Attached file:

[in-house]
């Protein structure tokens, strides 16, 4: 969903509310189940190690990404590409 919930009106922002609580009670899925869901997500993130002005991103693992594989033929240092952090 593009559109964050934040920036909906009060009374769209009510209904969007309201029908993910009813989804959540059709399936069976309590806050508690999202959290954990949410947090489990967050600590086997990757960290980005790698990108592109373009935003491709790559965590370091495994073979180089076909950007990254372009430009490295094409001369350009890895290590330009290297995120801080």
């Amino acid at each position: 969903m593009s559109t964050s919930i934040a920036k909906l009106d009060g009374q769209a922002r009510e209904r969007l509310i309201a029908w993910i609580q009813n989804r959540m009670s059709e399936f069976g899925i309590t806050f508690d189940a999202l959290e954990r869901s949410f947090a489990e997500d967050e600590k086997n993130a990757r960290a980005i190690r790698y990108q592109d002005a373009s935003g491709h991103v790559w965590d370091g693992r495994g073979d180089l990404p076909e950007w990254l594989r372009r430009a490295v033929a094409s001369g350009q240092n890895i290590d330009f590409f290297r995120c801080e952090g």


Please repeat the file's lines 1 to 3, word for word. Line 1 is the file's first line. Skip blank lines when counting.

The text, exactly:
[in-house]
């Protein structure tokens, strides 16, 4: 969903509310189940190690990404590409 919930009106922002609580009670899925869901997500993130002005991103693992594989033929240092952090 593009559109964050934040920036909906009060009374769209009510209904969007309201029908993910009813989804959540059709399936069976309590806050508690999202959290954990949410947090489990967050600590086997990757960290980005790698990108592109373009935003491709790559965590370091495994073979180089076909950007990254372009430009490295094409001369350009890895290590330009290297995120801080």
């Amino acid at each position: 969903m593009s559109t964050s919930i934040a920036k909906l009106d009060g009374q769209a922002r009510e209904r969007l509310i309201a029908w993910i609580q009813n989804r959540m009670s059709e399936f069976g899925i309590t806050f508690d189940a999202l959290e954990r869901s949410f947090a489990e997500d967050e600590k086997n993130a990757r960290a980005i190690r790698y990108q592109d002005a373009s935003g491709h991103v790559w965590d370091g693992r495994g073979d180089l990404p076909e950007w990254l594989r372009r430009a490295v033929a094409s001369g350009q240092n890895i290590d330009f590409f290297r995120c801080e952090g």